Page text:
Stories about ordinary characters help in reflecting the bigger cross-cultural picture
TERRY Branstad, an Iowa-governor-turned US ambassador to China, assumed office in Beijing earlier this year. Des Moines Register journalists Kyle Munson (a columnist) and Kelsey Kremer (a photographer and videographer) spent about two weeks in September and October in China to report on ambassador Branstad’s work early in his tenure, as well as stories about ordinary Chinese and American people. During an interview with Shanghai Daily opinion editor Wang Yong in the newspaper’s office on October 1, they explained why face-to-face journalism was vital for cross-cultural understanding.
Q: I read your article about rental bikes in Beijing. You described them as a bunch of “metal flowers.” How did that image come into you mind?
Kyle: Years ago, all the bikes were of similar colors, but this time, we walked around Beijing and saw piles and piles of bikes by the roadway — all these different colors — which made me think of some boulevards decorated with flowers.
Q: This is your first trip to China. Did you find anything different from what you had in mind before you arrived?
Kyle: Yes, I expected just people everywhere, and I was told to wear a face mask in Beijing. But after we came to Beijing, we found it was more complicated. Indeed it was much more relaxing, fascinating and interesting. It turned out to be more welcoming, in general, if you navigate the city. One day I was on my own, I saw the flag raising (ceremony) in Tian’anmen Square by accident, at about 6am. Suddenly a lot of people showed up. It was fun to experience that, in the middle of so many people.
To give another example (about the more welcoming part of life in Beijing), Kelsey and I stayed close to a restaurant around the corner, and they cooked steamed buns and also served soy milk. We went there every day for breakfast. By the third day they recognized us and knew what we would order.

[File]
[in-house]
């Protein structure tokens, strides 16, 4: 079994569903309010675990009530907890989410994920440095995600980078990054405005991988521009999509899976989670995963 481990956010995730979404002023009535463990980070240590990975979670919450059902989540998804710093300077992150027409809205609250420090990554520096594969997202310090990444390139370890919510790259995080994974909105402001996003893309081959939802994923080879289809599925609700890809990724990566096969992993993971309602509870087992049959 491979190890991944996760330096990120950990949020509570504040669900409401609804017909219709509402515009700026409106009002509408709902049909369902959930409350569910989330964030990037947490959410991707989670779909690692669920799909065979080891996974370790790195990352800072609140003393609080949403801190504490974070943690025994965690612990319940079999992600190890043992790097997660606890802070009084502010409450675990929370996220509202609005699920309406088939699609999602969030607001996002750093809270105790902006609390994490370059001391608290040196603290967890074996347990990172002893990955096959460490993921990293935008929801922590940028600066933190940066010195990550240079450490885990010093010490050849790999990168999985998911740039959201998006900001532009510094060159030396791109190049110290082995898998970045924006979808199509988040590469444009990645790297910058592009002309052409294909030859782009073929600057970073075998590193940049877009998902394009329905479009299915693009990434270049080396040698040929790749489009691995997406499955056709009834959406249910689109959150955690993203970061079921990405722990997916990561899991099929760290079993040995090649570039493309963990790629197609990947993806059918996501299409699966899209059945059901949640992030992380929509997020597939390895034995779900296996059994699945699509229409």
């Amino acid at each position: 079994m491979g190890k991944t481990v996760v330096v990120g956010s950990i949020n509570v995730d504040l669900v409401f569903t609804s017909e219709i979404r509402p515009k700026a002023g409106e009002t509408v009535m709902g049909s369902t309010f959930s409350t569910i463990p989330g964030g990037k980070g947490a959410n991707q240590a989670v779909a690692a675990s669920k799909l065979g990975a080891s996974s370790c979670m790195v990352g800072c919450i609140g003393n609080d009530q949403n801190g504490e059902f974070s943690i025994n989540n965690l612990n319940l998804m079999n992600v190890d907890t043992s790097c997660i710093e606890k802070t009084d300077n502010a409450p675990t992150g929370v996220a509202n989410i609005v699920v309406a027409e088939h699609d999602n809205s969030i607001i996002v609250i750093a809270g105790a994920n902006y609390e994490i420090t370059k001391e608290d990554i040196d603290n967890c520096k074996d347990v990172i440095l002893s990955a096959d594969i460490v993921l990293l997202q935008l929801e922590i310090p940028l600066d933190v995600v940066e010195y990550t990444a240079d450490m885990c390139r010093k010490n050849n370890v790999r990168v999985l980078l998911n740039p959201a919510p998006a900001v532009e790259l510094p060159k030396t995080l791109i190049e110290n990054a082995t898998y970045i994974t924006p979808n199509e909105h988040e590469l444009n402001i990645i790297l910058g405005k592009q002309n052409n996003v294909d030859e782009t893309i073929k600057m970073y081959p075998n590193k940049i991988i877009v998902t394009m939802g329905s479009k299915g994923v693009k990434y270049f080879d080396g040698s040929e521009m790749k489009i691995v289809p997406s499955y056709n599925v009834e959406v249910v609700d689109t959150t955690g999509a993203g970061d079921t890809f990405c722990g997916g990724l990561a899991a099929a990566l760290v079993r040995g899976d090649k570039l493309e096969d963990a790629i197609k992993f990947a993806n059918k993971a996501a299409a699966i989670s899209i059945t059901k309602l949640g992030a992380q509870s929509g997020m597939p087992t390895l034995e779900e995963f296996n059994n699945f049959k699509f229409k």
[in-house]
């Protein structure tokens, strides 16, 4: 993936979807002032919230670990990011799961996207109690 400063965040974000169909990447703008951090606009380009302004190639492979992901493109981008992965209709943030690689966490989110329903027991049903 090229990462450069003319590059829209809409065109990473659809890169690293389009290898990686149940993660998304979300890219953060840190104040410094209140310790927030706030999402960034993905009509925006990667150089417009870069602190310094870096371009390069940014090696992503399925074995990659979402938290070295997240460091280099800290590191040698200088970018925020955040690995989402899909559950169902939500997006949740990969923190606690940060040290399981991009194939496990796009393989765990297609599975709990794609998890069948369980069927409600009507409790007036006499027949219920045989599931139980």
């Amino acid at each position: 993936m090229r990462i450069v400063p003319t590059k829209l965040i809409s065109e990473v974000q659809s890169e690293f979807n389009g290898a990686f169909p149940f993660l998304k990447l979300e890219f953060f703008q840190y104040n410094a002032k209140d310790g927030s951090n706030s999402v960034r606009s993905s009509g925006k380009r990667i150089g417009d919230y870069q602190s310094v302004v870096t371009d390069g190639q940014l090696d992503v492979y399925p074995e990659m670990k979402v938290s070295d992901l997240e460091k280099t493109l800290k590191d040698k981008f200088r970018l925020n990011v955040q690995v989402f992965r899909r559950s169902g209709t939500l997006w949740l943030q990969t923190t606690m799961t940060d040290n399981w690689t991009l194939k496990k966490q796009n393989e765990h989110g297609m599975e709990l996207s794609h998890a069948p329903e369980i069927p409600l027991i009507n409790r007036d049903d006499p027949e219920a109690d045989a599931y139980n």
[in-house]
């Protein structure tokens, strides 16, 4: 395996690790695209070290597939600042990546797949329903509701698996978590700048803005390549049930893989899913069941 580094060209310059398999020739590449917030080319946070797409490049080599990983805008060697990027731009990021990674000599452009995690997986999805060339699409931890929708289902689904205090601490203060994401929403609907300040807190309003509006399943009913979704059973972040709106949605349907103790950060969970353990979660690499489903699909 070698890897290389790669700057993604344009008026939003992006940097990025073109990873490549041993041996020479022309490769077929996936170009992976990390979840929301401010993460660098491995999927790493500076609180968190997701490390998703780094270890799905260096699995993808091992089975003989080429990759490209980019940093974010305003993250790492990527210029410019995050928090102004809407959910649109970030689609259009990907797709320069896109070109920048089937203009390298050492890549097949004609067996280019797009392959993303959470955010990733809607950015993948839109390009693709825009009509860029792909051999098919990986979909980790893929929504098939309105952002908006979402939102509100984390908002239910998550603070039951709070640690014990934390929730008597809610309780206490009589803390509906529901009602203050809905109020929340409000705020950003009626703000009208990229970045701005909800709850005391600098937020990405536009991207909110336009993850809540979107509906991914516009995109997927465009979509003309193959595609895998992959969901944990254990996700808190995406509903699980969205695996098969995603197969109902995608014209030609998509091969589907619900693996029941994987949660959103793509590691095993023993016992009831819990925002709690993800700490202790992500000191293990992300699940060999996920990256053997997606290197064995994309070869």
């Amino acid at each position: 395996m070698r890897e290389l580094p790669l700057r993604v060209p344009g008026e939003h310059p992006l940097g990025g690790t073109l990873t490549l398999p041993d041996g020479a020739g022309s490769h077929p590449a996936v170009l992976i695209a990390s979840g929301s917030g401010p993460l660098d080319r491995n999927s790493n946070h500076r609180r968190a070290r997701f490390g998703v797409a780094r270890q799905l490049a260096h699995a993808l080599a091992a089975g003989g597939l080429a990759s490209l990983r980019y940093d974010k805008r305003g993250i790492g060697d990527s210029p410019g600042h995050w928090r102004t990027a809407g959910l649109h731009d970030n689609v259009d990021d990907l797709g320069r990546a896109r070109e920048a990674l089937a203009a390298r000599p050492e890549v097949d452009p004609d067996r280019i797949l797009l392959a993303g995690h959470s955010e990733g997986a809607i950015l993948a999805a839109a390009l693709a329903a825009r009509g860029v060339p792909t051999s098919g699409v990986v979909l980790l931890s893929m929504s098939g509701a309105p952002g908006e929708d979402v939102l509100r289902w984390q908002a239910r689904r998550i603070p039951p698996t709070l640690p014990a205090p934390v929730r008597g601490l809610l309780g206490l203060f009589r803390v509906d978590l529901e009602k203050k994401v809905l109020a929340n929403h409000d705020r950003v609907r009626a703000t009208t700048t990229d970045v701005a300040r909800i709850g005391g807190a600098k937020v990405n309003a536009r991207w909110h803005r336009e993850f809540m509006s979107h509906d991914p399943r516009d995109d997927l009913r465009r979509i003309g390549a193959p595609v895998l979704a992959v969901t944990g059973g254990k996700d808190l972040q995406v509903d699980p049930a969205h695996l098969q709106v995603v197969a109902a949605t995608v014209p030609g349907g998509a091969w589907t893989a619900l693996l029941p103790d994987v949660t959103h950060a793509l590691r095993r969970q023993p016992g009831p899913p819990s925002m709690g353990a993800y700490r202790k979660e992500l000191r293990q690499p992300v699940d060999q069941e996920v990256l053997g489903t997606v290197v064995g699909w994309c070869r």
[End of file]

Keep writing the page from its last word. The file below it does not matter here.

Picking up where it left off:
There are more people here than in Iowa, of course, but they are both welcoming. Everyone on the street was helpful. And when we reported the opening ceremony of the US-China Friendship Farm in Luanping, Hebei Province, people there were hugely welcoming.
The only unfriendly experience was with some picky taxi drivers. They either refused to take us because of the short distances, or grumbled all the way.
Q: How did you come to our office from your hotel this morning?
Kyle and Kelsey: We walked, about half an hour.
Q: Did you find anything interesting?
Kelsey: There’s a little more vibrancy here. Shops are more interesting, much more colorful. We saw even parakeets for sale. Here you have many fruit shops and food markets. You don’t have to go too far to get everything. I don’t think US cities are very good at that.
Kyle: I have been to Chicago and London. Here the uniqueness is that there is more flexibility for small families and shops to have space. In Chicago or London, they have to do many things in a certain way, probably following more codes and legal requirements, but here there is more flexibility.
Q: You covered Xi Jinping’s visit to Iowa five years ago. What was your impression about him?
Kyle: He chose to come to the middle of Iowa and sit down with farm families and old friends. That’s a very important symbolic move. It helped get across some messages, for example, that farm families being the ideal.
I know Xi and his father both tried to modernize China’s agriculture so as to provide food for everyone. Xi struck me as a down-to-the-earth leader. It humanized him to appear more personal to Iowans and to Chinese people.
Q: Once as the longest-serving governor in American history, Ambassador Branstad is also known for his down-to-the-earth quality. Will he help improve the bilateral relationship?
Kyle: The consensus is that friendship is not going to make all problems disappear. It’s not a panacea. But it helps. Smaller relationships help a lot.
Kelsey: I would say it will get people (from both sides) to the table. Being at the table is very helpful (for better understanding and relationships).